Record-Breaking Drug Shortages Threaten Patient Care in 2024

The United States is grappling with an unprecedented crisis as drug shortages reach an all-time high in 2024. According to data from the American Society of Health-System Pharmacists (ASHP) and the University of Utah Drug Information Service, a staggering 323 drugs were in shortage during the first quarter of the year, surpassing the previous record of 320 set in 2014¹.

This alarming trend is putting patients at risk and straining an already overburdened healthcare system.

Wide-Ranging Impact on Essential Medications

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The shortages are affecting a broad spectrum of drugs, from generic sterile injectable medications used in cancer chemotherapy and emergency crash carts to treatments for chronic conditions like diabetes and ADHD.

Even medications for vulnerable populations, such as RSV treatments for infants, are in short supply. The scarcity of these essential drugs is forcing healthcare providers to make difficult decisions about how to allocate limited supplies, leading to treatment delays, clinical complications, and adverse events from using less optimal alternatives.

Chemotherapy drugs have re-entered the list of the top five drug classes affected by shortages, potentially leading to devastating consequences for cancer patients. Some hospitals and clinics have reported running out of these essential medications, forcing doctors to ration or triage their distribution.

The American Cancer Society issued a warning about the situation last year, emphasizing the critical nature of these shortages ².

Another notable drug in short supply is Adderall, a prescription medication used to treat Attention-Deficit/Hyperactivity Disorder (ADHD). The shortage, which began in late 2022 due to a manufacturing delay, has since become demand-driven, according to the U.S. Food and Drug Administration (FDA).

Complex Factors Contributing to Shortages

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Experts point to a multitude of factors contributing to the drug shortage crisis, including manufacturing quality issues, supply chain disruptions, spikes in demand, production delays, and economic pressures.

The majority of the drugs in short supply are older generic injectable medications with slim profit margins, making them less attractive for manufacturers to produce. Addressing these complex issues will require a coordinated effort from policymakers, regulators, manufacturers, and healthcare providers to implement comprehensive solutions and safeguard the U.S. drug supply.

The pandemic has further exacerbated the drug shortage issue, as highlighted in a report by the Senate Homeland Security Committee in March 2023. The lack of necessary medication means patients often face delayed treatments, substitutions, or no treatment at all, leading to potential health complications and adverse outcomes.

Urgent Need for Action to Protect Patients

As the drug shortage crisis continues to worsen, the impact on patients and the healthcare system is becoming increasingly severe.

A 2021 study in the journal Frontiers in Pharmacology found that drug shortages were associated with a 1.2% increase in patient mortality and a 2.4% increase in length of hospital stay ³. The Institute for Safe Medication Practices (ISMP) reported that in a 2023 survey, 71% of healthcare practitioners stated that drug shortages had contributed to medication errors or patient adverse events in their facility.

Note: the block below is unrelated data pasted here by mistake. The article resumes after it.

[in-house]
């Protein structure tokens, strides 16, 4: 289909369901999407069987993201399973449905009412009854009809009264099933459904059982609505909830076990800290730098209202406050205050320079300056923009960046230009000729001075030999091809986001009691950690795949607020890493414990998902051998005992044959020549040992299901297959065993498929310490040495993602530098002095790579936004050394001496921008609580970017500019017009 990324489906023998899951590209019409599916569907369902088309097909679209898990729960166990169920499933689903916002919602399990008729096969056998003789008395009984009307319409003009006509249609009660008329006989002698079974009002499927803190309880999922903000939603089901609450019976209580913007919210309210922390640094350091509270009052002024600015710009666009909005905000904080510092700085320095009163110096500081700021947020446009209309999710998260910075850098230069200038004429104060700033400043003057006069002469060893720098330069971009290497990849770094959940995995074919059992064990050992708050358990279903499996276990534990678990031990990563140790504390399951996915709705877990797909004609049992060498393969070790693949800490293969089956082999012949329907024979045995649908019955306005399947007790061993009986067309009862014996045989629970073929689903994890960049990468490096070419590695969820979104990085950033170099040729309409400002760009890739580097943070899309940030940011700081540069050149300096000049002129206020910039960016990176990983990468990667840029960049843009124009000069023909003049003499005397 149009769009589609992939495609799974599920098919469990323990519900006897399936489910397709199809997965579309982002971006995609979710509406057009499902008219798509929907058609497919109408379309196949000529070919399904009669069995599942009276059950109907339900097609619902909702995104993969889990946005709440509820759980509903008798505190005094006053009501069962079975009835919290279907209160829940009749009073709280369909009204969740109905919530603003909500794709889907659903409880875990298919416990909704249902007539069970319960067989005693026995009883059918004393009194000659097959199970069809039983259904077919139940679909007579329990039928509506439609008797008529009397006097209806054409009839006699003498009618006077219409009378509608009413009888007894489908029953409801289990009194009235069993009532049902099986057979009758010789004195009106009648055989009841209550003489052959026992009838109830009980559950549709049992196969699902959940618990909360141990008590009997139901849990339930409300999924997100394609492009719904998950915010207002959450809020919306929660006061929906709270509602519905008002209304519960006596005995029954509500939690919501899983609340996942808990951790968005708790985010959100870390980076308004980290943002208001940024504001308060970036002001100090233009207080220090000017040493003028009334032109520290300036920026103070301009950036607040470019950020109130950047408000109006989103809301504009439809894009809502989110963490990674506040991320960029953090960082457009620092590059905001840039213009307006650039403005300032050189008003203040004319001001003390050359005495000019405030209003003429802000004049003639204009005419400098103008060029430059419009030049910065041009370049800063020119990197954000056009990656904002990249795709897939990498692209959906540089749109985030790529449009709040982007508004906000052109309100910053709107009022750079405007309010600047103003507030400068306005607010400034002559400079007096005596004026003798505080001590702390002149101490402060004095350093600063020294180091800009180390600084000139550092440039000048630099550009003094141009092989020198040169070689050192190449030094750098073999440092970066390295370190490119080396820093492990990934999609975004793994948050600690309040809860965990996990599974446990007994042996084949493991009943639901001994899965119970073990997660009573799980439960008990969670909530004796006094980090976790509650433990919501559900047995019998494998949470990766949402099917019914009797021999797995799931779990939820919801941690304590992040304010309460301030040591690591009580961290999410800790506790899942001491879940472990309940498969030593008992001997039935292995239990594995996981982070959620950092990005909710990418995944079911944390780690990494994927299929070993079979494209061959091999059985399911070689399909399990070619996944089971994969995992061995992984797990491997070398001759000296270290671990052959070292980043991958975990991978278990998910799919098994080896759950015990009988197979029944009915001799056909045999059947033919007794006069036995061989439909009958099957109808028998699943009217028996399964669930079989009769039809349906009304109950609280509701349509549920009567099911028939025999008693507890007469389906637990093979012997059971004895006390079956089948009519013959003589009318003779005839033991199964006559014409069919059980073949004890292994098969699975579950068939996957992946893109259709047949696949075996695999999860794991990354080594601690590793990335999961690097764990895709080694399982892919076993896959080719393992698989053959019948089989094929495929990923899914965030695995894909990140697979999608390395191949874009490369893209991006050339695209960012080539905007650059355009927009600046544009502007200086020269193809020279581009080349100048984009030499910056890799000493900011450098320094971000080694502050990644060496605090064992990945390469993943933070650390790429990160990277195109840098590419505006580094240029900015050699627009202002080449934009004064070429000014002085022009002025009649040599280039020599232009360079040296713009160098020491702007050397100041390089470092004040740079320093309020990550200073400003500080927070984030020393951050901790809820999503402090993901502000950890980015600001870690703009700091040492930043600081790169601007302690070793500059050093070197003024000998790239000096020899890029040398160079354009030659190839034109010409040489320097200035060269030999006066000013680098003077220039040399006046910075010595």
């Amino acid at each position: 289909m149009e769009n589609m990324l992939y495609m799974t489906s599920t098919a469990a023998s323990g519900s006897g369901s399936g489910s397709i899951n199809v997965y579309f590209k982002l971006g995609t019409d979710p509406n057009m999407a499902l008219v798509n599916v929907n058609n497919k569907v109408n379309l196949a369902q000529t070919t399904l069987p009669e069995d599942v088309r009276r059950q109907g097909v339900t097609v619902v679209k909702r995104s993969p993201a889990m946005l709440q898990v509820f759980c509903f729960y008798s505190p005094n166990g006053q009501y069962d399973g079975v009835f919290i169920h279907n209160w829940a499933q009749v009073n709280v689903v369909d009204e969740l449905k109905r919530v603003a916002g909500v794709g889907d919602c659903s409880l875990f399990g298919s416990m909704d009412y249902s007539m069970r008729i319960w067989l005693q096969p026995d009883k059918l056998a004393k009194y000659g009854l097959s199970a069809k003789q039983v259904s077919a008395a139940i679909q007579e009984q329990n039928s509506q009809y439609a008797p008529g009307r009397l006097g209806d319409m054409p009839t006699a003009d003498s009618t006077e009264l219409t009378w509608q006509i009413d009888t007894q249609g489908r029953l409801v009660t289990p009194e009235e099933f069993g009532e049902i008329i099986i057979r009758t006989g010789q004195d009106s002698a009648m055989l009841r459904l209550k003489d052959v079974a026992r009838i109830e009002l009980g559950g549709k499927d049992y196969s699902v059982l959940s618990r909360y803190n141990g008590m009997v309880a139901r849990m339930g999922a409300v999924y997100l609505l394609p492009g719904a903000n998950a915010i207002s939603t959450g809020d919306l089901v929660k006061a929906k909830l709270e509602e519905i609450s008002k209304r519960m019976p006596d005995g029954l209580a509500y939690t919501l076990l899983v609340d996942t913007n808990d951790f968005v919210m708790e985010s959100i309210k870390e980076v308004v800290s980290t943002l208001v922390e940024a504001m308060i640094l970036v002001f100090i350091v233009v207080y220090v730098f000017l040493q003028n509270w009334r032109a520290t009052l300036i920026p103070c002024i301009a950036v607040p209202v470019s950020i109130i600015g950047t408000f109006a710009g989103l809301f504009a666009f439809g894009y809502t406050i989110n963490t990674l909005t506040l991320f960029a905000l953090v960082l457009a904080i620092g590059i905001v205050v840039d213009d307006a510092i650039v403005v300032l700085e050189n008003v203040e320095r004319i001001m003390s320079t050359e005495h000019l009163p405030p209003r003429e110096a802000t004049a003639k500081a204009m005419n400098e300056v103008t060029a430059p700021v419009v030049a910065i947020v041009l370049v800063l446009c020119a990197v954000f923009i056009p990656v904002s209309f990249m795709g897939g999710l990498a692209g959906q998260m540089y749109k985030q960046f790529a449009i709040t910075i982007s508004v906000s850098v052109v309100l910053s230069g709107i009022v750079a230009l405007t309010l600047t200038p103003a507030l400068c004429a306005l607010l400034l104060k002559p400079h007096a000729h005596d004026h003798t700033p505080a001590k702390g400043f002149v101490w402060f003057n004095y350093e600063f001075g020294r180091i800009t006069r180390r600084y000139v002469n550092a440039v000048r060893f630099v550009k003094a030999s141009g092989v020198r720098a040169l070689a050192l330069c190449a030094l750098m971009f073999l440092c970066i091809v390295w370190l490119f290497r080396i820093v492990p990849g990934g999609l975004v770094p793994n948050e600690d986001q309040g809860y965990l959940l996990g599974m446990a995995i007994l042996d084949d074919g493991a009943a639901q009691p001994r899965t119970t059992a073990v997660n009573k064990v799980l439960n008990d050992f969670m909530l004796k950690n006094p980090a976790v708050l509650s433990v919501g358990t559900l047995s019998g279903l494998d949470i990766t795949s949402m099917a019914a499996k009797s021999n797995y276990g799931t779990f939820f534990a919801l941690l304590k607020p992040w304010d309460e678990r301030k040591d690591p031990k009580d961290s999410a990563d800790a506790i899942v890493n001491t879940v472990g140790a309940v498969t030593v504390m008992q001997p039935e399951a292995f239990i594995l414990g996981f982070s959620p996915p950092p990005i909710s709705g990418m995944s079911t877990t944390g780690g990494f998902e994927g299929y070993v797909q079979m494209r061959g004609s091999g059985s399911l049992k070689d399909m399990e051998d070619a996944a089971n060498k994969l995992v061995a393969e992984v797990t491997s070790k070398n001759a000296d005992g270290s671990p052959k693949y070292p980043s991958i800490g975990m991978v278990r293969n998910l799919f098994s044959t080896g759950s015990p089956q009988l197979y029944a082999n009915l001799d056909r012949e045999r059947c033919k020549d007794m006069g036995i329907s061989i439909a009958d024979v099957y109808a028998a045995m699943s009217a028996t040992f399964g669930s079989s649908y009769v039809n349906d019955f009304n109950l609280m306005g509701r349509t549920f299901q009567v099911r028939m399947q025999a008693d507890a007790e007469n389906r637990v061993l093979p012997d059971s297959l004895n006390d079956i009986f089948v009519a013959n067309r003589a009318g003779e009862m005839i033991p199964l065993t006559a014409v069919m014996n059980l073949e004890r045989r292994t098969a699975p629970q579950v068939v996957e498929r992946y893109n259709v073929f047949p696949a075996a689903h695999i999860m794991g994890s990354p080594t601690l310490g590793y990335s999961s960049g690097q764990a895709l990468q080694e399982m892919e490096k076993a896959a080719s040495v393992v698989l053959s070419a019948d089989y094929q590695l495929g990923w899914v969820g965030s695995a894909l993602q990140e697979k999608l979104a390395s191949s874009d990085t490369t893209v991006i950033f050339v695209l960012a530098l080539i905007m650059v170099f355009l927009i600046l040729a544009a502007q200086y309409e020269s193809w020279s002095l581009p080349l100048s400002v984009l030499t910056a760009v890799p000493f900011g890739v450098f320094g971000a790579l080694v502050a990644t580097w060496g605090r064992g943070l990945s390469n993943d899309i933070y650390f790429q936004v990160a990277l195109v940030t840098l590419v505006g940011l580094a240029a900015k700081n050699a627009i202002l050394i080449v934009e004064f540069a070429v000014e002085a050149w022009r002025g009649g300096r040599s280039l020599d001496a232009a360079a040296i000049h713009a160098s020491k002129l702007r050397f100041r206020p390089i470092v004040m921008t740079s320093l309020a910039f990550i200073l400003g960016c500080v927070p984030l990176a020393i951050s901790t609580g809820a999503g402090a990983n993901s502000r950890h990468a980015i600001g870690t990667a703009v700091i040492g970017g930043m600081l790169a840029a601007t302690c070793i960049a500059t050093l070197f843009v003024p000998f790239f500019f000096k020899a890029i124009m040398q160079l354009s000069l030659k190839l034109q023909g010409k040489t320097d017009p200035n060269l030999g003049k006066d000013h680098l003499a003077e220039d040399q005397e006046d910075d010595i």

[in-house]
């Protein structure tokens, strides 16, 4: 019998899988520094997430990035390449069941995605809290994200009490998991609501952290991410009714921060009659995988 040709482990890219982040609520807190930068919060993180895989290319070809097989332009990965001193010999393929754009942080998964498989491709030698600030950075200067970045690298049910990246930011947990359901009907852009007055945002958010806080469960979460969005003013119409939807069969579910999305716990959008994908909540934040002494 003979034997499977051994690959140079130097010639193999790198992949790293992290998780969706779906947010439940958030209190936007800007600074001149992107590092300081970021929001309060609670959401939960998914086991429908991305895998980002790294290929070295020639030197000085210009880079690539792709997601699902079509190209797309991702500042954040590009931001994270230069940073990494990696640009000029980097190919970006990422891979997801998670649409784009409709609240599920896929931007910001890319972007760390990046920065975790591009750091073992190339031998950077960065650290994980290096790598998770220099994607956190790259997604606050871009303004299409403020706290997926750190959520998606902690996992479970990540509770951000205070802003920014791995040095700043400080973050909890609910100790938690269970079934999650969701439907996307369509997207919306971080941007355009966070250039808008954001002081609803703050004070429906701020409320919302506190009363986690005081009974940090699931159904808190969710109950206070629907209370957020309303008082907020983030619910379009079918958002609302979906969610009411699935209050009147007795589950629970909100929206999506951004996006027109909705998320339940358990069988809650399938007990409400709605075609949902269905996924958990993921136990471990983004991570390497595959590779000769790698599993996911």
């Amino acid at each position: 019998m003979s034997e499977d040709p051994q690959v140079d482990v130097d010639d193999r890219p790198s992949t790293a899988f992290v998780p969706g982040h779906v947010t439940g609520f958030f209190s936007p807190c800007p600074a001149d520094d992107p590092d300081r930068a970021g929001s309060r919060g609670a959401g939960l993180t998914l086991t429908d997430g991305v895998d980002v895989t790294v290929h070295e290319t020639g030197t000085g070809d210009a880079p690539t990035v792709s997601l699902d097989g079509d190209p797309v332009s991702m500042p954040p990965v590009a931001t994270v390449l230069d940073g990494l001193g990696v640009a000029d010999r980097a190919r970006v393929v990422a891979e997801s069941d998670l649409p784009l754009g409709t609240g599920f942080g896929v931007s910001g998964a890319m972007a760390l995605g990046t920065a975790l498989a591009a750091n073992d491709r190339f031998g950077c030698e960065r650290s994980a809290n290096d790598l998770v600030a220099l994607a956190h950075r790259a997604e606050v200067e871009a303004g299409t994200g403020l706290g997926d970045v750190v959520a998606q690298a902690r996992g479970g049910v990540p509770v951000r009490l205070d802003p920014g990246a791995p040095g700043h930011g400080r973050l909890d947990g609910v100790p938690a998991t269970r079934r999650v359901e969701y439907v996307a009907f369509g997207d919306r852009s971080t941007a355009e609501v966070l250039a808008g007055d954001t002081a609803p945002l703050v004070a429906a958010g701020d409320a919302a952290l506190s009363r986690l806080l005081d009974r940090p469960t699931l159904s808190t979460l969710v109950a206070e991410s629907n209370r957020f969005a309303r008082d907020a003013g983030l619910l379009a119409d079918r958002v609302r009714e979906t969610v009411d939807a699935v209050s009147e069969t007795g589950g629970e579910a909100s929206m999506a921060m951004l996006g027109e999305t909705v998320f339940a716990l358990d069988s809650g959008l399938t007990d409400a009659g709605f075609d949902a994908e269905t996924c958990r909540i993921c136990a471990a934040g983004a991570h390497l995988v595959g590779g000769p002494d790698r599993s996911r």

Patients are facing higher out-of-pocket costs when more expensive substitutes must be used, while health systems are spending hundreds of millions of dollars annually just to manage shortages.

A survey conducted by the American Hospital Association in 2023 found that 99% of hospitals reported experiencing at least one drug shortage in the previous six months , with 69% reporting 21 or more shortages.

Another study published in the Journal of the American Medical Association (JAMA) in 2023 estimated that drug shortages cost U.S. hospitals over $359 million annually in labor costs alone, as staff spend significant time managing shortages and identifying alternative therapies.

ASHP is collaborating with the federal government to advise the U.S. Department of Health and Human Services (HHS) agencies on their response to shortages and to propose legislative solutions to alleviate the issue. Proposed solutions include increasing transparency around manufacturing quality, providing incentives for manufacturers to produce less profitable but essential generic drugs, and enabling the FDA to require more information from manufacturers about shortages.

The record high number of drug shortages in 2024 underscores the urgent need for action to ensure that patients can reliably access the medications they need. Policymakers, regulators, manufacturers, and healthcare providers must work together to find lasting solutions to this critical issue and protect the health and well-being of patients across the country.

As ASHP CEO Paul Abramowitz stated, “Much work remains to be done at the federal level to address the root causes of drug shortages. ASHP will continue to engage with policymakers and advocate for effective solutions on behalf of our members.”

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Martha A. Lavallie
Martha A. Lavallie
Author & Editor | + posts

Martha is a journalist with close to a decade of experience in uncovering and reporting on the most compelling stories of our time. Passionate about staying ahead of the curve, she specializes in shedding light on trending topics and captivating global narratives. Her insightful articles have garnered acclaim, making her a trusted voice in today's dynamic media landscape.